Depending on how much money it collects, Arkansas' state-run lottery could fund college scholarships ranging from $2,500 to $5,500 annually under a draft bill released to lawmakers Wednesday.
Discussing the draft in a legislative committee meeting, House Speaker Robbie Wills, D-Conway, said he and the other lawmakers who have been working on the bill believe scholarship amounts should be tied to the performance of the lottery, which is still unknown.
"We believe the bottom line is this: The more the lottery makes, the higher the scholarship award could be," Wills said at a joint meeting of the House Rules Committee and the Senate Committee on State Agencies and Governmental Affairs.
Wills said the bill would direct lottery proceeds to an existing state scholarship program, the Arkansas Academic Challenge Scholarship, which now serves 8,000 students at a cost of $20 million a year and is based on both financial need and academic achievement.
The plan calls for looser academic requirements for the Academic Challenge Scholarship and elimination of the financial need requirement, which should expand the program to serve about 35,000 students, Wills said.
"This plan will give the Academic Challenge Scholarship an 'extreme makeover' by changing the eligibility criteria and providing scholarships for students who graduate high school with a 2.5 grade point average, regardless of household income," he said.
Students also could become eligible for a scholarship by scoring a 19 or higher on the ACT. Scholarships would be available to both traditional and non-traditional students.
A 2.5 GPA also would be required to retain a scholarship from year to year.
The bill proposes a sliding scale of scholarship amounts. At the bottom of the scale, if lottery proceeds in a given year are between $54 million and $67.7 million, the scholarship amount would be $2,500 to attend a four-year institution and $1,250 to attend a two-year institution.
At the top of the scale, if the lottery brings in between $135.6 million and $149.2 million, the scholarship amount would be $5,500 to attend a four-year school and $2,750 to attend a two-year school.
Students already attending college on an Academic Challenge Scholarship would be entitled to an "upgrade" if the lottery scholarship amount is higher than what they have been receiving, Wills said.
Lottery-funded scholarships are expected to become available in the fall of 2010. Lottery tickets could go on sale later this year.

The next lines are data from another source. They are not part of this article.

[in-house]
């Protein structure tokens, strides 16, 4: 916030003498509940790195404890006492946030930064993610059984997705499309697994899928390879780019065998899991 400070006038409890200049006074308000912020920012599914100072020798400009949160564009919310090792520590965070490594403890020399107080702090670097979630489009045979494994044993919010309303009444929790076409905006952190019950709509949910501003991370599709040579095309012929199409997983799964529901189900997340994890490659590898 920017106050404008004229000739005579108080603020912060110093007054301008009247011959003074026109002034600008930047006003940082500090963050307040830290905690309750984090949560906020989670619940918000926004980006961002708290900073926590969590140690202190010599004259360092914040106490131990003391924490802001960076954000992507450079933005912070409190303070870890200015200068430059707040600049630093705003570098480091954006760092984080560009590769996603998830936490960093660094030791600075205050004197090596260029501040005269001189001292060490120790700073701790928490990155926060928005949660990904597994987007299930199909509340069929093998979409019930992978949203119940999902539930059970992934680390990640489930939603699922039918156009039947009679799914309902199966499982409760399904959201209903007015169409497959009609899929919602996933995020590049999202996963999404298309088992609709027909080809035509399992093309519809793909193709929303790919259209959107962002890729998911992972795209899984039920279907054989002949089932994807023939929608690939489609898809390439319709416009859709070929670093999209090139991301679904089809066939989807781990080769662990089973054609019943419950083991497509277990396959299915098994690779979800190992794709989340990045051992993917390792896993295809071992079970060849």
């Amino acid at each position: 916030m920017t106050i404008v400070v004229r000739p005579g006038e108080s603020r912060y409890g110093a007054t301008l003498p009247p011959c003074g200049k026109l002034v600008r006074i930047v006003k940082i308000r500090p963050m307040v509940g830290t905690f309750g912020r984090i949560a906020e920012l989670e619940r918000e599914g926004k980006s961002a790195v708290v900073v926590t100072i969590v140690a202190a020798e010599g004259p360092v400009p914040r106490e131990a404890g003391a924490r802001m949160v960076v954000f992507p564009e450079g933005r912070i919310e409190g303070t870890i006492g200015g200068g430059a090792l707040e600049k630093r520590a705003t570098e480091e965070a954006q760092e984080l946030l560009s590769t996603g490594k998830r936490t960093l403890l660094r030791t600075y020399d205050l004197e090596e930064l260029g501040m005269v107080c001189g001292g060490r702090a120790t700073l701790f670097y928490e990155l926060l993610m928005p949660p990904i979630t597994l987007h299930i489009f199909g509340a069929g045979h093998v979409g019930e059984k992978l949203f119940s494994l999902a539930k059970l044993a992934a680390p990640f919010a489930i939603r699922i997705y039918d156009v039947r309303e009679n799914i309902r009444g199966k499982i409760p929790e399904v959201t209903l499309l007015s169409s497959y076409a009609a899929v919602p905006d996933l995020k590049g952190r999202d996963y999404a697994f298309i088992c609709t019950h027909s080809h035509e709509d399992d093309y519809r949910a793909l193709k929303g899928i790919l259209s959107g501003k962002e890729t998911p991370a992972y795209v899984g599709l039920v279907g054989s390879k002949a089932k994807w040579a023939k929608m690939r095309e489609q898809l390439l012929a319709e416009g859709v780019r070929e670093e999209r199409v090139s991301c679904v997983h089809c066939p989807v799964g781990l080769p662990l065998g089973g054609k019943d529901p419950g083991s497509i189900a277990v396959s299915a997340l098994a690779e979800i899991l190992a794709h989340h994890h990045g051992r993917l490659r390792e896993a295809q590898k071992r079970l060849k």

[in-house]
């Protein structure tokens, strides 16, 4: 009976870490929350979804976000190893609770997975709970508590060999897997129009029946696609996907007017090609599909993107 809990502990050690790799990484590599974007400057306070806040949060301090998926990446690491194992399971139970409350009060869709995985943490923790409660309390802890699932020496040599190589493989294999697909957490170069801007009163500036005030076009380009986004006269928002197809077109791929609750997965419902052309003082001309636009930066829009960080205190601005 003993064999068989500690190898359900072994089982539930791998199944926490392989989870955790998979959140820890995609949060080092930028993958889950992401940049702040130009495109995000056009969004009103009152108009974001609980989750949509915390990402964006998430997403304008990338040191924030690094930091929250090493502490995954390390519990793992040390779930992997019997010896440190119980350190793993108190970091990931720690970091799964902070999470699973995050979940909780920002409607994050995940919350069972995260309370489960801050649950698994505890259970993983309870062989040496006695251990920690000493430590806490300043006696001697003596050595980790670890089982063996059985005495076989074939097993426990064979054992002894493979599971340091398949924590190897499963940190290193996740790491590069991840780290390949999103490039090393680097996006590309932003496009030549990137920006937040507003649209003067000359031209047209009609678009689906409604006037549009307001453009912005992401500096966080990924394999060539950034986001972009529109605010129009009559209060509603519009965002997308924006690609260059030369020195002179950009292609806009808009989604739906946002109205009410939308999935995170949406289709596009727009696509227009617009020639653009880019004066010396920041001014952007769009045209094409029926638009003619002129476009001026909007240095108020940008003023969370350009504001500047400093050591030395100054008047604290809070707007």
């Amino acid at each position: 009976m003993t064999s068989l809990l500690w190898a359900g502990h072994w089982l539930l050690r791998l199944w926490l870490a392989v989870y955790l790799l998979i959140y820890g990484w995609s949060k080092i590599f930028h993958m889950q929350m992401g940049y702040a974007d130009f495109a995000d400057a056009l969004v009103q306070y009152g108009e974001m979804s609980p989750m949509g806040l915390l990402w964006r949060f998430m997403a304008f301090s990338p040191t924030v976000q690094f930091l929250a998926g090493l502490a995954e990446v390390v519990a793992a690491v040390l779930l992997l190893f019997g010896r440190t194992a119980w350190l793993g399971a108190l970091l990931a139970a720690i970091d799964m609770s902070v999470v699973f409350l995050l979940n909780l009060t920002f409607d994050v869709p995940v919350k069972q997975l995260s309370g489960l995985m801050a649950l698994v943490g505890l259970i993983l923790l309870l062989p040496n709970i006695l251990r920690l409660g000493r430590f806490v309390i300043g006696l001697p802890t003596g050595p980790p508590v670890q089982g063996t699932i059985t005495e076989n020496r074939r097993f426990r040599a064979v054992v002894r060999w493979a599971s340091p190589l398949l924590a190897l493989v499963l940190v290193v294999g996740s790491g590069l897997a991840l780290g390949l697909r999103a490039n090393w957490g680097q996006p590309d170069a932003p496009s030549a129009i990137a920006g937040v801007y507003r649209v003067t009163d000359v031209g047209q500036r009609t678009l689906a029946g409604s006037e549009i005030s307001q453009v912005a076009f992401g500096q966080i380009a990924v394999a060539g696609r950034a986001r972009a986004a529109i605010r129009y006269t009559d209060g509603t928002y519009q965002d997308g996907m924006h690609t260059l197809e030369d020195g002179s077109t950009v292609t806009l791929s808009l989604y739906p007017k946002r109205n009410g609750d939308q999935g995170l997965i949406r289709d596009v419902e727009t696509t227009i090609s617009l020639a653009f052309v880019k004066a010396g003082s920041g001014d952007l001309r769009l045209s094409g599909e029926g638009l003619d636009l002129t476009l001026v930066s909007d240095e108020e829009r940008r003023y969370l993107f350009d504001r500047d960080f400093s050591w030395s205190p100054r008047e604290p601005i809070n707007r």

"Let me be very clear: We are not setting the amount of scholarship for the fall of 2010 (this year)," Wills said. "We can't. Because of annual sessions, we can't appropriate the $20 million in general revenue until next year, in our fiscal session."
Lt. Gov. Bill Halter, who first proposed the constitutional amendment to create the lottery that voters approved in November, has proposed guaranteeing scholarships of $5,000 to attend a four-year school and $2,500 to attend a two-year school.
In a statement issued by his office Wednesday, Halter said he was pleased with much of the draft bill but saw room for improvement.
"Our vision remains providing maximum scholarship dollars to maximum numbers of Arkansans as quickly as possible in a fiscally responsible manner," Halter said.
Halter said the latest draft of the bill is closer to the initial vision of a simple, fair scholarship program.
Also Wednesday some Arkansas high school students, including ninth graders Randee Cox and Janae Mosbey, took a break from text books to tour the capitol. "When you come, it kind of makes you interested," Mosbey.
They witnessed a little magic too, legislators turning bills into laws.
House speaker Robbie Wills and others are working on the lottery bill, which will directly impact thousands of students.
"We have a tremendous opportunity with this lottery to transform Arkansas in terms of higher education," says Wills.
"We want bigger scholarships, we want tighter ethics, and we want a simple process. We satisfy those three things and I think and I think it's a big winner for the students and families and Arkansas," explains Lieutenant Governor Bill Halter.
"I think it's actually a good thing because there's a lot of people, because of the economy who can't afford to go to school because of the economy," says Mosbey.
"My mom says that if I want to go to school I have either get scholarship for school or join the military."
The bill adds the proceeds from the lottery to the $20 million already allocated to the Arkansas academic challenge program. Meaning and about 26,500 more possible scholarships.
Under this plan for the first time ever students already in college can apply for the Academic Challenge Scholarship for the remainder of their time on campus.
UALR student Libby Duke applied late and is paying for it.
"By that point it was too late I had already missed all the scholarship deadlines so I just had to pay in full," says Duke.
As the lottery is written now, more students with a minimum GPA of a 2.5 will qualify for state scholarships.